Sample Size for a Nonparametric Prediction Interval for a Continuous Distribution

Description

Compute the sample size necessary for a nonparametric prediction interval to contain at least k out of the next m future observations with probability (1-α)100\% for a continuous distribution.

Usage

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  predIntNparN(k = m, m = 1, lpl.rank = ifelse(pi.type == "upper", 0, 1), 
    n.plus.one.minus.upl.rank = ifelse(pi.type == "lower", 0, 1), 
    pi.type = "two.sided", conf.level = 0.95, n.max = 5000, maxiter = 1000)

Arguments

k

vector of positive integers specifying the minimum number of future observations out of m that should be contained in the prediction interval. The default value is k=m.

m

vector of positive integers specifying the number of future observations. The default value is m=1.

lpl.rank

vector of positive integers indicating the rank of the order statistic to use for the lower bound of the prediction interval. If pi.type="two-sided" or
pi.type="lower", the default value is lpl.rank=1 (implying the minimum value is used as the lower bound of the prediction interval). If pi.type="upper", this argument is set equal to 0.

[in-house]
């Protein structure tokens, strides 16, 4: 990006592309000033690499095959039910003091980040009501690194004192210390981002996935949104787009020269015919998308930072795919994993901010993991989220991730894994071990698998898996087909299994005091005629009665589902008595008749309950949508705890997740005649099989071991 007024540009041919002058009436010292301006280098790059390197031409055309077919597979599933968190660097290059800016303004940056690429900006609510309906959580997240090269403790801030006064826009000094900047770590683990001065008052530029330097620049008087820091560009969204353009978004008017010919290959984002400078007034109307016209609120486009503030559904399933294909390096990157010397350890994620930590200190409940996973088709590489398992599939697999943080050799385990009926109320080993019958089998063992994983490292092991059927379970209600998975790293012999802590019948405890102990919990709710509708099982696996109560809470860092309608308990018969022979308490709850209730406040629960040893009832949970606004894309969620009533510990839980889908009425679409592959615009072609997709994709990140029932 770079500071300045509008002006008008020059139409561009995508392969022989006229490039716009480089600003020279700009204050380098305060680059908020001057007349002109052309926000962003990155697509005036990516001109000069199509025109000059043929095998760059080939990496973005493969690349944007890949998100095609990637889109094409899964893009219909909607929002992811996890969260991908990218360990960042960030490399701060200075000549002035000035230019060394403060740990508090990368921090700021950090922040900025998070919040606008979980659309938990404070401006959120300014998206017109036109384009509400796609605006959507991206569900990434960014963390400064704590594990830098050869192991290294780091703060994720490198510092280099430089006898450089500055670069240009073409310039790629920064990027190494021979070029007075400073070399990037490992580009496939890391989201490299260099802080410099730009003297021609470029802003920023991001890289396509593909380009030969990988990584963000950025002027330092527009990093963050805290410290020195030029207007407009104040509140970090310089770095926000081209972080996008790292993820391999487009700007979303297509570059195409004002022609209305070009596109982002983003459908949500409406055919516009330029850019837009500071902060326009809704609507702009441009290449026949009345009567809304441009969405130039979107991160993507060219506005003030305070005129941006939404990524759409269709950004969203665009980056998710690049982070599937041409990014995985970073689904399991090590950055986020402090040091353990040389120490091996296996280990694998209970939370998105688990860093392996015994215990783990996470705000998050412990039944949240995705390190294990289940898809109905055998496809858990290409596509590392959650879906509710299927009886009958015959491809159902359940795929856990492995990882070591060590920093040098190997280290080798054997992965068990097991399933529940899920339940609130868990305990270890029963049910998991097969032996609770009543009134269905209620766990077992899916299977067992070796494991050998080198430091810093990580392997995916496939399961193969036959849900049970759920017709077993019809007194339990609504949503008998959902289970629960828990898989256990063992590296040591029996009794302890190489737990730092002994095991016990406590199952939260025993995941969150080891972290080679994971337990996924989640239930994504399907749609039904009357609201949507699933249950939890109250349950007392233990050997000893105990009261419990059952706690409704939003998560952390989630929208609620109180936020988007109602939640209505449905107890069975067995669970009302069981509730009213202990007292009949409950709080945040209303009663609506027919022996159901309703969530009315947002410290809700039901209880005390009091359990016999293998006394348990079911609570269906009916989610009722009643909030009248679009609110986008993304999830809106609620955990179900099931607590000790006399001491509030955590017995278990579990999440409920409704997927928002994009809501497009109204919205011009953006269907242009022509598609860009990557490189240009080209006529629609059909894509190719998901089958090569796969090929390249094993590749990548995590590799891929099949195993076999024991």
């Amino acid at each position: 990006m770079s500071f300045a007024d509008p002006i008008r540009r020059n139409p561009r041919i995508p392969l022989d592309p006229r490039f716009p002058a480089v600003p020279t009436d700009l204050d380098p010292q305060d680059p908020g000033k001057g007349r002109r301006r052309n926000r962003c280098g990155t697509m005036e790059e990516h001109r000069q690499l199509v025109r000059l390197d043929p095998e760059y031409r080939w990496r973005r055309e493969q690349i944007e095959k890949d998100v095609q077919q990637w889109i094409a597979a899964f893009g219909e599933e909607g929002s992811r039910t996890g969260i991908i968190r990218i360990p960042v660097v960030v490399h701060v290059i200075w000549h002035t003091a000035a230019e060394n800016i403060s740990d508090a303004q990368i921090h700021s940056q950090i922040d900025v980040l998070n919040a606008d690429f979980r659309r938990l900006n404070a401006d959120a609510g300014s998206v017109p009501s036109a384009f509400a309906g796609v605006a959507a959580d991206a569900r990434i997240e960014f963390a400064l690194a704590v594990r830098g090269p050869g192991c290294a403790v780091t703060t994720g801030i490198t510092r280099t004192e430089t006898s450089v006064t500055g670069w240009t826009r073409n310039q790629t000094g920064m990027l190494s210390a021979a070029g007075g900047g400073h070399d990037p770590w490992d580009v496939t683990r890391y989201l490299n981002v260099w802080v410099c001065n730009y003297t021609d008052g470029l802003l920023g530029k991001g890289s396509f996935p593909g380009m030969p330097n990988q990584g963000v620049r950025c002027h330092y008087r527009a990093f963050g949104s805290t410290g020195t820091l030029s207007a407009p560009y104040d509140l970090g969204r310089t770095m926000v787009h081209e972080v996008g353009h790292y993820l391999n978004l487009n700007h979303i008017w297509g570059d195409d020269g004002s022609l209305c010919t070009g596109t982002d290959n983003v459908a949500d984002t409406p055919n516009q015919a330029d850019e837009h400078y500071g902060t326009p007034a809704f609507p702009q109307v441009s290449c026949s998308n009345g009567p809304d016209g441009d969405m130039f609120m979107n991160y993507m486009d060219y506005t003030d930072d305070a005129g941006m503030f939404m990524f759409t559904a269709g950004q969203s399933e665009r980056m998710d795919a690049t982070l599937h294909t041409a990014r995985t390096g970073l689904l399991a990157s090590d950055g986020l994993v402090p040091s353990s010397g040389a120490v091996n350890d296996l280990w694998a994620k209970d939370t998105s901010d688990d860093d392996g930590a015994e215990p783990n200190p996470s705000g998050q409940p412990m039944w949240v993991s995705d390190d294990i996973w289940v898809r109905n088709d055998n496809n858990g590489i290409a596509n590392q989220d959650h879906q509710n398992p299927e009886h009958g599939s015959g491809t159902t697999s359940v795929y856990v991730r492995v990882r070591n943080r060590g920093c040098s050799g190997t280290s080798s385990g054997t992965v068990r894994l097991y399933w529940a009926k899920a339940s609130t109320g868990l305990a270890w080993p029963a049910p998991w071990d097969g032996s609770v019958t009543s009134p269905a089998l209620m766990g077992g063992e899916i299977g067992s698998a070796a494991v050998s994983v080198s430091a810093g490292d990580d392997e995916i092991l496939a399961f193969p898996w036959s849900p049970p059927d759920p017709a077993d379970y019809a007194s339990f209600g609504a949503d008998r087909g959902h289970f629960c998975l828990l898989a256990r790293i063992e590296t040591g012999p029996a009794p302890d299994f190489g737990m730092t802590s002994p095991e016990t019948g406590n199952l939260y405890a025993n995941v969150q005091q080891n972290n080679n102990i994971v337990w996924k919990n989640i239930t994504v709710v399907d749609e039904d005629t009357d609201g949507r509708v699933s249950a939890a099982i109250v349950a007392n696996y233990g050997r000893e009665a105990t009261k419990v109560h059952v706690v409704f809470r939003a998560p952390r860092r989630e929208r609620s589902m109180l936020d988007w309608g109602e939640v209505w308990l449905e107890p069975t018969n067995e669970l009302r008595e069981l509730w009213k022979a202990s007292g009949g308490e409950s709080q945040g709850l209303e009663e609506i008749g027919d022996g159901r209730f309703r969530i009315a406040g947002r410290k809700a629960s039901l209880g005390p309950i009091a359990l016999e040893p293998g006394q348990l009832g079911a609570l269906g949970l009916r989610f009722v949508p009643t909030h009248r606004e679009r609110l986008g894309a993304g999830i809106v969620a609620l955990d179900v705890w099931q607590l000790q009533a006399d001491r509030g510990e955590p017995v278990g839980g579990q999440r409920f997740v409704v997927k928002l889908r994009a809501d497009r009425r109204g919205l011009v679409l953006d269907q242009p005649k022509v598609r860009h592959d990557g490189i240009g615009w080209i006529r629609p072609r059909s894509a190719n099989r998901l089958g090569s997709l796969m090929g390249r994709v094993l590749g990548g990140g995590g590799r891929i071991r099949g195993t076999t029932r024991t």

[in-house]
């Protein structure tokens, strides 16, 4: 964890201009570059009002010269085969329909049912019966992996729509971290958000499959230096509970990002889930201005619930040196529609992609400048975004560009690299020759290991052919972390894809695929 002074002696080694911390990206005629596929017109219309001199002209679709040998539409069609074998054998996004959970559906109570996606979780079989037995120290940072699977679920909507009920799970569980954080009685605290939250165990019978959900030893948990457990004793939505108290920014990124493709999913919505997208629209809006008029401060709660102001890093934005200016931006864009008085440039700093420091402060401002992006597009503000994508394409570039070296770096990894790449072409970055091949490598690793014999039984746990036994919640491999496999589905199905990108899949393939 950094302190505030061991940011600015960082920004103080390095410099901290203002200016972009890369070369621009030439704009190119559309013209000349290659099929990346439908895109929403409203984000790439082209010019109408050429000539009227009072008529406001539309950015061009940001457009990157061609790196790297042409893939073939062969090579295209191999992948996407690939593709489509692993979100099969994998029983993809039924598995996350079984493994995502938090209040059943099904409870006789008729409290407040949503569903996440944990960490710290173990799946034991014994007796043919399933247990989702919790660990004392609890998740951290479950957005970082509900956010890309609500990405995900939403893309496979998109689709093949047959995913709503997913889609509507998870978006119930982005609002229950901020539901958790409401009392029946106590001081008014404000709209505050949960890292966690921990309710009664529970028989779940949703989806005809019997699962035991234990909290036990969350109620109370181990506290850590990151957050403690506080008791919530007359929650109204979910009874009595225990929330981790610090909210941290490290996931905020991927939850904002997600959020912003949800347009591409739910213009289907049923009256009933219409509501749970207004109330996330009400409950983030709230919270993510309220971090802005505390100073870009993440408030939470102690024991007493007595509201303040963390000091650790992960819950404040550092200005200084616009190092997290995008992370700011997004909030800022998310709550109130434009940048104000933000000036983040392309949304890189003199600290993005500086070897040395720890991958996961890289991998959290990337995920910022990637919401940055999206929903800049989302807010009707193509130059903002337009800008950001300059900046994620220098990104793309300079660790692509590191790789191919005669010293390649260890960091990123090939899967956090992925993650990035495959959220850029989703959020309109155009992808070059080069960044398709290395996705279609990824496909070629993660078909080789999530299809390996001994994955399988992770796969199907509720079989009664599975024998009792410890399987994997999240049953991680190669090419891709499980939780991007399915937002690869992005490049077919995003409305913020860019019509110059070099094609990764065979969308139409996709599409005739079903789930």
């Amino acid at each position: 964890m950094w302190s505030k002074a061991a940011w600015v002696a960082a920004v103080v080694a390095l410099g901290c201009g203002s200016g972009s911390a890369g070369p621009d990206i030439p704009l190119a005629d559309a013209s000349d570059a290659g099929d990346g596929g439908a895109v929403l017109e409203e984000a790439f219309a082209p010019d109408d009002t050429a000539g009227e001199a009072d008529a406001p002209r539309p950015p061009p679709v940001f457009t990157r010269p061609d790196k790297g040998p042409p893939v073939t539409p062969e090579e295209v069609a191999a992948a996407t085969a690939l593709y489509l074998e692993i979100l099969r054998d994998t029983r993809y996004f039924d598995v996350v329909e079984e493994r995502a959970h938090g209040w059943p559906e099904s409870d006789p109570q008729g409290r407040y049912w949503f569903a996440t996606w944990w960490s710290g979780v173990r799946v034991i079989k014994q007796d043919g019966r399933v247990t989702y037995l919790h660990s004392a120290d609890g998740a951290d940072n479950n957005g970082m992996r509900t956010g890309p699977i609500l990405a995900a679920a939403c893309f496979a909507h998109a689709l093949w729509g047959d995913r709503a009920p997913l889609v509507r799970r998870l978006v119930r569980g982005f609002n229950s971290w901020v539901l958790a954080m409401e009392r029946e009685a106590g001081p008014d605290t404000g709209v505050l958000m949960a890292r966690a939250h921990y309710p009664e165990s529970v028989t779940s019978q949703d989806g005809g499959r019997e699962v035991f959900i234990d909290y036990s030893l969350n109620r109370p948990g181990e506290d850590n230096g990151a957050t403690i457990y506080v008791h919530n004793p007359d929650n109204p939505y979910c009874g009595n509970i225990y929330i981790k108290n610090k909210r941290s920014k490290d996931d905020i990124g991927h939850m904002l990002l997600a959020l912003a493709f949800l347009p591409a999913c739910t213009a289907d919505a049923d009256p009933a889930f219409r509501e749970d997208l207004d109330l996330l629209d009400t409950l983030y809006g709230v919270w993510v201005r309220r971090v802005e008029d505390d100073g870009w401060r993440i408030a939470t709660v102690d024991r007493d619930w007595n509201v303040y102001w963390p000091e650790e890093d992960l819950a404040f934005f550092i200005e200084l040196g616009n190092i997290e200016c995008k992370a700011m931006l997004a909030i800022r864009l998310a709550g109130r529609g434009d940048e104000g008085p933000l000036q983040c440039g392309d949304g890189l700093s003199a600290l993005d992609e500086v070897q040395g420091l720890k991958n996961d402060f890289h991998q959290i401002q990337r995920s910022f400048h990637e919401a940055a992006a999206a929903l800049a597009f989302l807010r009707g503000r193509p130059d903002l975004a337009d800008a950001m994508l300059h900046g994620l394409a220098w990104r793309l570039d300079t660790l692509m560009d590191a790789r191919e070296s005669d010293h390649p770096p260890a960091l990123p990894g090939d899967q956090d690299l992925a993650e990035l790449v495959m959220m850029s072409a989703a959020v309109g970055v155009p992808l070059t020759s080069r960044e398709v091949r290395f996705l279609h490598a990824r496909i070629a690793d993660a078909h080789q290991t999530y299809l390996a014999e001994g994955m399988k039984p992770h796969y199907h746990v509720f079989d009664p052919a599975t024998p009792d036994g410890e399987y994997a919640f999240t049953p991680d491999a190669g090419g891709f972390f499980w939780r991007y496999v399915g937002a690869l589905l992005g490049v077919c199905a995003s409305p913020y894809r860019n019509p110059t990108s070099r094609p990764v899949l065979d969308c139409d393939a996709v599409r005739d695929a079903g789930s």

n.plus.one.minus.upl.rank

vector of positive integers related to the rank of the order statistic to use for the upper bound of the prediction interval. A value of n.plus.one.minus.upl.rank=1 (the default) means use the first largest value, and in general a value of
n.plus.one.minus.upl.rank=i means use the i'th largest value. If
pi.type="lower", this argument is set equal to 0.

pi.type

character string indicating what kind of prediction interval to compute. The possible values are "two.sided" (the default), "lower", and "upper".

conf.level

numeric vector of values between 0 and 1 indicating the confidence level associated with the prediction interval. The default value is conf.level=0.95.

n.max

positive integer greater than 1 indicating the maximum possible sample size. The default value is n.max=5000.

maxiter

positive integer indicating the maximum number of iterations to use in the uniroot search algorithm. The default value is maxiter=1000.

Details

If the arguments k, m, lpl.rank, and n.plus.one.minus.upl.rank are not all the same length, they are replicated to be the same length as the length of the longest argument.

The function predIntNparN initially computes the required sample size n by solving Equation (11) or (12) in the help file for predIntNpar for n, depending on the value of the argument pi.type. If k < m, lpl.rank > 1 (two-sided and lower prediction intervals only), or
n.plus.one.minus.upl.rank > 1 (two-sided and upper prediction intervals only), then this initial value of n is used as the upper bound in a binary search based on Equation (8) in the help file for predIntNpar and is implemented via the R function uniroot with the argument tolerance set to 1.

Value

vector of positive integers indicating the required sample size(s) for the specified nonparametric prediction interval(s).

Note

See the help file for predIntNpar.